sociology, economics, psychology, etc.).
Speaker: James W. Cortada is a business
historian and Senior Research Fellow at the University of Minnesota. Dr.
Cortada spent nearly 40 years working at IBM in sales, consulting, management
and executive positions. He is the author of both ICT management books
and business history. He is the author of All the Facts: A
History of Information in the United States Since 1870 (2016)
and IBM: The Rise and Fall and Reinvention of a Global Icon (2019).
The Colloquium will start with a doctoral workshop organised on 27 March
at EDHEC Business School. Ph.D. students who seek to present their work should
send a ten-page document presenting research area (theme, research questions),
theoretical framework, methodology, first results and main bibliographical
First- or second-year Ph.D. students or Ph.D. students incorporating a
historical dimension in their dissertation in management are strongly
encouraged to apply.
Papers: Short papers (3000
words) written either in English or French should be submitted no later
than 14 December 2018. Full texts will be accepted.
Acceptance: Notification of
papers accepted for inclusion in the conference program will be made by 25January 2019.
Final version of
50,000 signs): 22 February 2019. Final papers should
be written either in English or French with summaries in French and
Lise Arena, Université Côte d’Azur
Régis Boulat, Université de Haute-Alsace
Ludovic Cailluet, EDHEC Business School
Muriel Dalpont-Legrand, Université Côte d’Azur
Mathieu Floquet, Université de Lorraine
Patrick Fridenson, EHESS
Gérald Gaglio, Université Côte d’Azur
Eric Godelier, Ecole Polytechnique
Hélène Gorge, Université Lille 2-Skema Business School
this, cf. pioneering work conducted by M. Aoki on Japanese (versus American) firms and their
information structures in the 1980s – Aoki, M. 1986. « Horizontal versus
Vertical Information Structure of the Firm. » American Economic Review 76(5): 971-983.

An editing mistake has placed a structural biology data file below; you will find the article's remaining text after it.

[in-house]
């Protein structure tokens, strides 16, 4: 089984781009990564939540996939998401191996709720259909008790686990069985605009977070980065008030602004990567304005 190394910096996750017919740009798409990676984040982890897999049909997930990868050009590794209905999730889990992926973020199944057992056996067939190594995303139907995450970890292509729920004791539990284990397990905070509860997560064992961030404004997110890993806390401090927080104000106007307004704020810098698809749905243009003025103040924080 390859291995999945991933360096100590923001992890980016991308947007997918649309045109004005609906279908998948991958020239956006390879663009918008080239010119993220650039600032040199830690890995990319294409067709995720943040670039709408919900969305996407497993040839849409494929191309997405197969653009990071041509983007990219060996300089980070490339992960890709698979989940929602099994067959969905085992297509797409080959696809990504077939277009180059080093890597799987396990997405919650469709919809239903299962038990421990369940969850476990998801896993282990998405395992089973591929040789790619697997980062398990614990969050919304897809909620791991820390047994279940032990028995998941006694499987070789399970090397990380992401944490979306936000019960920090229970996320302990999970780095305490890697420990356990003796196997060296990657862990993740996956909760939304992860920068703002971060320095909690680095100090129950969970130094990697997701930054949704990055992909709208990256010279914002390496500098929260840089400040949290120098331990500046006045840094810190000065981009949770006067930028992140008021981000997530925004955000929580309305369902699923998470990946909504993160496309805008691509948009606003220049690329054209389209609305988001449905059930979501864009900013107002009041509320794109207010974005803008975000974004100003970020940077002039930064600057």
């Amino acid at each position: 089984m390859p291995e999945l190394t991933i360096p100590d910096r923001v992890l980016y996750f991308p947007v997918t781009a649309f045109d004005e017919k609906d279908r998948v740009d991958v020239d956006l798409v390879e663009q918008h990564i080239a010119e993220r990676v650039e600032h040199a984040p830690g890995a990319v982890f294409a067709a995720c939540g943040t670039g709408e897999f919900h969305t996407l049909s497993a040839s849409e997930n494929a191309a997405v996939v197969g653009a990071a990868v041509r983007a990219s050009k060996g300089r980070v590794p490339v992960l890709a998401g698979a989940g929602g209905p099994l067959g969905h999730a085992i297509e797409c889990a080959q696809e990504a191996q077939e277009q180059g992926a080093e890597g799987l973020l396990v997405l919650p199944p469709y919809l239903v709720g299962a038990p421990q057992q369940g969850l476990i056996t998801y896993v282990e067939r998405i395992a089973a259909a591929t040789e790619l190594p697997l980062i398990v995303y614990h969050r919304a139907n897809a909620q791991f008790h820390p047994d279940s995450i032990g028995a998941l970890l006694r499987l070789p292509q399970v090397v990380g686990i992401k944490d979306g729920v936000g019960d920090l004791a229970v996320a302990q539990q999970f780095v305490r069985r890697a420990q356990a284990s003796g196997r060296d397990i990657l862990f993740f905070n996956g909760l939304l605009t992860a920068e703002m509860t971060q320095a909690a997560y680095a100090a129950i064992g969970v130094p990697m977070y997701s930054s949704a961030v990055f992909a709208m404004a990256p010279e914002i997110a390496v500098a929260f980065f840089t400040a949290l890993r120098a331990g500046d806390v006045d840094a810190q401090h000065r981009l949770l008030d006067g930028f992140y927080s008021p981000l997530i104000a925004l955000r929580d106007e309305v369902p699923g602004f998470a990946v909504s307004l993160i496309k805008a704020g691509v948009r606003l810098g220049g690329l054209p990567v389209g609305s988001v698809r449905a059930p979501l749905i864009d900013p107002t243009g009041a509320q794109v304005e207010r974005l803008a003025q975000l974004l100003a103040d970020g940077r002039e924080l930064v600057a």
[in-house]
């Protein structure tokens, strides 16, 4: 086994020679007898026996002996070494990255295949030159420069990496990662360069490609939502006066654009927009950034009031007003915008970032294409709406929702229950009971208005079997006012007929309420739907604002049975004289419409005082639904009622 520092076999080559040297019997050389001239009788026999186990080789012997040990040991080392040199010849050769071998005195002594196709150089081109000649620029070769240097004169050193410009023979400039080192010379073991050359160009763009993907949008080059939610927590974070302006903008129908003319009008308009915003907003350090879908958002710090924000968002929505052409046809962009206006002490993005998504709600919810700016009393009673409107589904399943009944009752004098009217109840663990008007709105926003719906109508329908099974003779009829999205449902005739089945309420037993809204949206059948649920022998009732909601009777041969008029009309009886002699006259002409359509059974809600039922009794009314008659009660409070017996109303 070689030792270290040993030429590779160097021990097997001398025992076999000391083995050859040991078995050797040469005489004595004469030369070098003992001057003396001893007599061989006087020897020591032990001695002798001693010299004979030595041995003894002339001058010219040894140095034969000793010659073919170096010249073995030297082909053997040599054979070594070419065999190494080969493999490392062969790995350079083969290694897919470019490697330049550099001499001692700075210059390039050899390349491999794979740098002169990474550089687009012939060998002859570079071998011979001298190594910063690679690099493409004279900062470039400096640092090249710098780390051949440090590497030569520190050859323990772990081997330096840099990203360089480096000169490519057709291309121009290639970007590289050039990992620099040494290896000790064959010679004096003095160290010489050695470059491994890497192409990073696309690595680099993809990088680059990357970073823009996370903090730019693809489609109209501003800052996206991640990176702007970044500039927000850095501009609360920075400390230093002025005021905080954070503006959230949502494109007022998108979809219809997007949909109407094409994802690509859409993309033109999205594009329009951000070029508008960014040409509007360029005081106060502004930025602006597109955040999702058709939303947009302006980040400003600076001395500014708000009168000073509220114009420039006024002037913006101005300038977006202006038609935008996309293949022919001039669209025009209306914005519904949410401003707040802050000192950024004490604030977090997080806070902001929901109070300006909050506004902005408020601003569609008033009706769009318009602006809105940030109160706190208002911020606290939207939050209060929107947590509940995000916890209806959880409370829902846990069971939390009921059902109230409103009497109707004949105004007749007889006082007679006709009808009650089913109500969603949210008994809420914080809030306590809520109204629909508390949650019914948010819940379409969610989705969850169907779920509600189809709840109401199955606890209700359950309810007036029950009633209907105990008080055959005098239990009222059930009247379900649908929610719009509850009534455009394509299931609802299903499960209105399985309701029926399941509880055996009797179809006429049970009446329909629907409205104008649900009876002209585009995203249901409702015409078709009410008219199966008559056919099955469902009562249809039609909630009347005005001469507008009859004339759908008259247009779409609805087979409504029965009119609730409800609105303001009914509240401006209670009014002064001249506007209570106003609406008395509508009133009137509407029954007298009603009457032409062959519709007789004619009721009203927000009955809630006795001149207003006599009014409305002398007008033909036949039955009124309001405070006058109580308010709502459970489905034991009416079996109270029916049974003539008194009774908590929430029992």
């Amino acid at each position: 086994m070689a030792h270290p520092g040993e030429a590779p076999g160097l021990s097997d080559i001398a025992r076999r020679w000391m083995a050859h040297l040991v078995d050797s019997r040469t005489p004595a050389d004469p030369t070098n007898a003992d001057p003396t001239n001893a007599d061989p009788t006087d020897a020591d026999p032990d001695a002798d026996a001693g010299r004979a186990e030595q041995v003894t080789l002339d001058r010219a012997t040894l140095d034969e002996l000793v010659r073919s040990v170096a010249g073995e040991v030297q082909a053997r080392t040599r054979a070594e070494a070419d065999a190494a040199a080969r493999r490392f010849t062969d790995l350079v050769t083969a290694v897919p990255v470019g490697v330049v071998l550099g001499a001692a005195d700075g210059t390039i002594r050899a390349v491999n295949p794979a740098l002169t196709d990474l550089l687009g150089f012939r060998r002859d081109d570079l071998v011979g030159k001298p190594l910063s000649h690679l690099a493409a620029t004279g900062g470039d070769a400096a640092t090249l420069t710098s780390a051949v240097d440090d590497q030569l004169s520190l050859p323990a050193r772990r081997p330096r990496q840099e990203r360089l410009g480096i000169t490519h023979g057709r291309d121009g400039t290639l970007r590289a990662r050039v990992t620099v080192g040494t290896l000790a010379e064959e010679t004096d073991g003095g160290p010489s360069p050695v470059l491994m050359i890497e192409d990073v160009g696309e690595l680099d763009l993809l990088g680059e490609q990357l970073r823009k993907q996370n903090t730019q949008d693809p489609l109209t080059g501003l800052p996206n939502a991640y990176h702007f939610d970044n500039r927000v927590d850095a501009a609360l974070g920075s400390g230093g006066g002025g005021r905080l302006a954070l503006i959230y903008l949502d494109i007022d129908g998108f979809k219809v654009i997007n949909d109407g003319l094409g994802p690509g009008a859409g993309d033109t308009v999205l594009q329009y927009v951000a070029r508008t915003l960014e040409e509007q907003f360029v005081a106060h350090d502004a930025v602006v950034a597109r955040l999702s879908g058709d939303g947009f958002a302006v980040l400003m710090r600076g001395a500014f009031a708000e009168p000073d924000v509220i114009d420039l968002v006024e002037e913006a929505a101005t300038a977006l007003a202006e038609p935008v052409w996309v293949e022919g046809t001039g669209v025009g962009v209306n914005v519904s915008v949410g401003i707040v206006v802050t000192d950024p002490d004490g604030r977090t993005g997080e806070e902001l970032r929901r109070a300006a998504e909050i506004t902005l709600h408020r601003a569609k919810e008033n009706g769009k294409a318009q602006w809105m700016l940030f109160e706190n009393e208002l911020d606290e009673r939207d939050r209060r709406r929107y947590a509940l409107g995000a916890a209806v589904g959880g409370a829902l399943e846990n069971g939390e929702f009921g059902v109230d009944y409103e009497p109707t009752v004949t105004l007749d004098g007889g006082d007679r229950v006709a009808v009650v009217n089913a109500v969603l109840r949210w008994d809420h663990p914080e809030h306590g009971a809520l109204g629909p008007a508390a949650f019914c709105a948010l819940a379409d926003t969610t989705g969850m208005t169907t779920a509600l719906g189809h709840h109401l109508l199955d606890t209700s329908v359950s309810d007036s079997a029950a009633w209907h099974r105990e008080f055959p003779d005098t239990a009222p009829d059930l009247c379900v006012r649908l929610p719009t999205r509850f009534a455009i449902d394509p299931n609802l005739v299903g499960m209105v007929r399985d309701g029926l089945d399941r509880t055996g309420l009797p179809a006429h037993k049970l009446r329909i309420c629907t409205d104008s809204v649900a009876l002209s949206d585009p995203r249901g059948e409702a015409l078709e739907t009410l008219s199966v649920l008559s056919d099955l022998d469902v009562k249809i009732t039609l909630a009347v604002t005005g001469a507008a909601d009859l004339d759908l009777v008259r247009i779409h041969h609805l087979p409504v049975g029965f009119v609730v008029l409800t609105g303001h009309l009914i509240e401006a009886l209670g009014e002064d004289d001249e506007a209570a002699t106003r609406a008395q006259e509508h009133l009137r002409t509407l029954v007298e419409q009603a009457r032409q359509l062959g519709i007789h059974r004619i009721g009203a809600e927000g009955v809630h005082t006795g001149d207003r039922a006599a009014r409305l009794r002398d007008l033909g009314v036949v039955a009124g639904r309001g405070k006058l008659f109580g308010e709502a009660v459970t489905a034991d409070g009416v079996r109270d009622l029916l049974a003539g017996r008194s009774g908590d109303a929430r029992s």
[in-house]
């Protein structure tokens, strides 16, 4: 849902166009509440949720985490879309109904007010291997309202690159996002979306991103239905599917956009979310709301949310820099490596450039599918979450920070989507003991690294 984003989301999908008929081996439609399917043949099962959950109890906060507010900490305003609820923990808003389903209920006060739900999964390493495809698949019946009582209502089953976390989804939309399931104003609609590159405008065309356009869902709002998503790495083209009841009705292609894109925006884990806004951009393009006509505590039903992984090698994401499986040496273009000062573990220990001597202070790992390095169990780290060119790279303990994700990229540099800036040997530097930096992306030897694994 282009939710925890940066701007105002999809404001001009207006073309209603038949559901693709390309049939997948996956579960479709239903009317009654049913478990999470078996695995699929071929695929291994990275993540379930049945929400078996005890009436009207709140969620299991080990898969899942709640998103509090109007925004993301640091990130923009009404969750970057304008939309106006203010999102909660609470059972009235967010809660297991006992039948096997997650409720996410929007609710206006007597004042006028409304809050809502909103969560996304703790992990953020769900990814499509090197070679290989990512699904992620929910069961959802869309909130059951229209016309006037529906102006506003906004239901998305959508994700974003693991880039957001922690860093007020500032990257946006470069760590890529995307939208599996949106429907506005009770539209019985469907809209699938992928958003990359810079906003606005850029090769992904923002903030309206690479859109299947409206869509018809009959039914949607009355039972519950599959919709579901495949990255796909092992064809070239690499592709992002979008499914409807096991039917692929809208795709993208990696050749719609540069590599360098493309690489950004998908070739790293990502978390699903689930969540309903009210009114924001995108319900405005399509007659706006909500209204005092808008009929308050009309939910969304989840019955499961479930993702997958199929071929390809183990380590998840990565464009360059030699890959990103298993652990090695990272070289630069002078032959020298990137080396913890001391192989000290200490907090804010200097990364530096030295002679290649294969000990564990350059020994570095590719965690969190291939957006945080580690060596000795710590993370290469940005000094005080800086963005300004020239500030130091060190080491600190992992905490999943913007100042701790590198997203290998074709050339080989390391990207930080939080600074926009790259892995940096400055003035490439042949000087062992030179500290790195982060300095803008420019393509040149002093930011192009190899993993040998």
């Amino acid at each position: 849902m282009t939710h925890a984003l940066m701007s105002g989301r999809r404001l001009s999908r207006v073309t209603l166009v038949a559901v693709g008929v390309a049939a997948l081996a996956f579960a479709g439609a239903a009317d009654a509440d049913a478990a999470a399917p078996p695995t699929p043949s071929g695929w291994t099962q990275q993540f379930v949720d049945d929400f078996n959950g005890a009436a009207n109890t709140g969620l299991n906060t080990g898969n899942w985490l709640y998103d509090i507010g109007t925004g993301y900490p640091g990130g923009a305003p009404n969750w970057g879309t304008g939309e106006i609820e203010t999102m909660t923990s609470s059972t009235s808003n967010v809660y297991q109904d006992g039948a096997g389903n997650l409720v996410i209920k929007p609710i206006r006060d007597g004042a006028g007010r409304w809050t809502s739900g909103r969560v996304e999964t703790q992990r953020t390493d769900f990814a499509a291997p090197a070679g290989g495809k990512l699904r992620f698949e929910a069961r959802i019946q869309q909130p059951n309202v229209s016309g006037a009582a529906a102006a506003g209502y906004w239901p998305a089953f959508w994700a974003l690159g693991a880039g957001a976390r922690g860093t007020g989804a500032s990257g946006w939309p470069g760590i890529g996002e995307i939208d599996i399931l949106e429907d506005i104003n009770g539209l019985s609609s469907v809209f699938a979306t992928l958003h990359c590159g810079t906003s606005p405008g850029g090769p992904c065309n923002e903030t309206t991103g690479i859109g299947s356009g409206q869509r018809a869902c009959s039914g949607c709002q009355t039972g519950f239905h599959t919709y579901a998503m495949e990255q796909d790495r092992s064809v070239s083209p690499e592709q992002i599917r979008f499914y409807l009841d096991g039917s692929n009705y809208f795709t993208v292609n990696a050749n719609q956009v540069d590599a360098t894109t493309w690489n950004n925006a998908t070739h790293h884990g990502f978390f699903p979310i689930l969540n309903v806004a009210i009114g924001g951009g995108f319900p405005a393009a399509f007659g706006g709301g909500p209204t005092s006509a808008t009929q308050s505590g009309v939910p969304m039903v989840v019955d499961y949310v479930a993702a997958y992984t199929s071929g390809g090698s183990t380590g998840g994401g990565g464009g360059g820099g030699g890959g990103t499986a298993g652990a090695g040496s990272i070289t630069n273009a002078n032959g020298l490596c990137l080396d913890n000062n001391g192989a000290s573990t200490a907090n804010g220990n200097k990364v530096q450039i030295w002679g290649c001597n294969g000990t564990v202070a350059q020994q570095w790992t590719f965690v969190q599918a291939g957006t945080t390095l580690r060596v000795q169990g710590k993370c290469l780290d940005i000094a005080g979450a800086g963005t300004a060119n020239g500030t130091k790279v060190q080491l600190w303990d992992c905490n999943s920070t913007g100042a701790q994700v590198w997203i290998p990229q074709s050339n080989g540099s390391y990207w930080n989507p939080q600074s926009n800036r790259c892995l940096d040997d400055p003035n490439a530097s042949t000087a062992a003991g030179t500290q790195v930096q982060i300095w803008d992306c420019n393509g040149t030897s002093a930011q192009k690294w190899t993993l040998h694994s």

Porter, M.E., and V.E. Millar. 1985. « How Information Gives You
Competitive Advantage. » Harvard
Business Review 63(4): 149-160.
 The use of information in
decision-making was discussed much earlier in 1960s by: Simon, H. A. 1960. The New Science of Management Decision.
New-York: Harper & Row.
 Lamendour, E., and Y. Lemarchand. 2015. « La magie du chiffre. » Entreprises et Histoire 79(2).
 Hautcoeur, P.-C., and A. Riva.
2012. « The Paris Financial Market in the Nineteenth Century :
Complementarities and competition in microstructures ». Economic History Review 65(4): 1326-1353.
 Cochoy, F. 1999. Une histoire du
marketing – discipliner l’économie de marché. Paris : La Découverte.
 Collings, D.G., and G. Wood. 2009. Human Resource Management: A Critical
Approach. London: Routledge.
 Van Creveld, M. 1977. Supplying War – Logistics from Wallenstein
to Patton. Cambridge: Cambridge University Press.
 Cailluet, L. 2008. « La fabrique de la stratégie : Regards
croisés sur la France et les États-Unis ». Revue Française de Gestion 188-189(8) : 143-159.
 Murphy, C.N., and J. Yates. 2009. The International
Organization for Standardization (ISO): Global Governance through Voluntary
Consensus. London: Routledge.
 Bounfour, A. (coord.) 2010. « De l’informatique aux systèmesd’information dans les entreprises ». Entrepriseset Histoire. 60(3).